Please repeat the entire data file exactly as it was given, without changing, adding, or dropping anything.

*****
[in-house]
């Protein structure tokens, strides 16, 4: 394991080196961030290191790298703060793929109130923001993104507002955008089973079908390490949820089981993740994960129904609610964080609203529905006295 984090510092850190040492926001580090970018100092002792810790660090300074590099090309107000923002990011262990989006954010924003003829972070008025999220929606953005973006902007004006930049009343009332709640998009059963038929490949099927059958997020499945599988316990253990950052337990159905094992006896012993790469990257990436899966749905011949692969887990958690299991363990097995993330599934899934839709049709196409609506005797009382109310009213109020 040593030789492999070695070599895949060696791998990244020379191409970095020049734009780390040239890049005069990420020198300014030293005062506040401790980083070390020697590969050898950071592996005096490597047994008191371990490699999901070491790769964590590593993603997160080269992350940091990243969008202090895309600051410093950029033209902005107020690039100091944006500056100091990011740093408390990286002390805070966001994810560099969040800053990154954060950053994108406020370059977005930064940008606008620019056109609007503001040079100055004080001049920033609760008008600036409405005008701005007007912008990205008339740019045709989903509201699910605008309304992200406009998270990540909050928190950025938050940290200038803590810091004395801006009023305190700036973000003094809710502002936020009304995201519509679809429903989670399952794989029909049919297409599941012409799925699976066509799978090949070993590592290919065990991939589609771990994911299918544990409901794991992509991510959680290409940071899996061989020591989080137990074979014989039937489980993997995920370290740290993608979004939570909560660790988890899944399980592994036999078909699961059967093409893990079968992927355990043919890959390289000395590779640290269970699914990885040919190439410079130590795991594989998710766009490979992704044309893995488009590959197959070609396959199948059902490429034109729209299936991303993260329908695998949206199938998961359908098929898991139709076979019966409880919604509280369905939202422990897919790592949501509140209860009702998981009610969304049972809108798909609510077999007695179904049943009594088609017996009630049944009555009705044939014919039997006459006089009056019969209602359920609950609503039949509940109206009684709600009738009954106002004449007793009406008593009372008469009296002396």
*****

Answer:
[in-house]
């Protein structure tokens, strides 16, 4: 394991080196961030290191790298703060793929109130923001993104507002955008089973079908390490949820089981993740994960129904609610964080609203529905006295 984090510092850190040492926001580090970018100092002792810790660090300074590099090309107000923002990011262990989006954010924003003829972070008025999220929606953005973006902007004006930049009343009332709640998009059963038929490949099927059958997020499945599988316990253990950052337990159905094992006896012993790469990257990436899966749905011949692969887990958690299991363990097995993330599934899934839709049709196409609506005797009382109310009213109020 040593030789492999070695070599895949060696791998990244020379191409970095020049734009780390040239890049005069990420020198300014030293005062506040401790980083070390020697590969050898950071592996005096490597047994008191371990490699999901070491790769964590590593993603997160080269992350940091990243969008202090895309600051410093950029033209902005107020690039100091944006500056100091990011740093408390990286002390805070966001994810560099969040800053990154954060950053994108406020370059977005930064940008606008620019056109609007503001040079100055004080001049920033609760008008600036409405005008701005007007912008990205008339740019045709989903509201699910605008309304992200406009998270990540909050928190950025938050940290200038803590810091004395801006009023305190700036973000003094809710502002936020009304995201519509679809429903989670399952794989029909049919297409599941012409799925699976066509799978090949070993590592290919065990991939589609771990994911299918544990409901794991992509991510959680290409940071899996061989020591989080137990074979014989039937489980993997995920370290740290993608979004939570909560660790988890899944399980592994036999078909699961059967093409893990079968992927355990043919890959390289000395590779640290269970699914990885040919190439410079130590795991594989998710766009490979992704044309893995488009590959197959070609396959199948059902490429034109729209299936991303993260329908695998949206199938998961359908098929898991139709076979019966409880919604509280369905939202422990897919790592949501509140209860009702998981009610969304049972809108798909609510077999007695179904049943009594088609017996009630049944009555009705044939014919039997006459006089009056019969209602359920609950609503039949509940109206009684709600009738009954106002004449007793009406008593009372008469009296002396």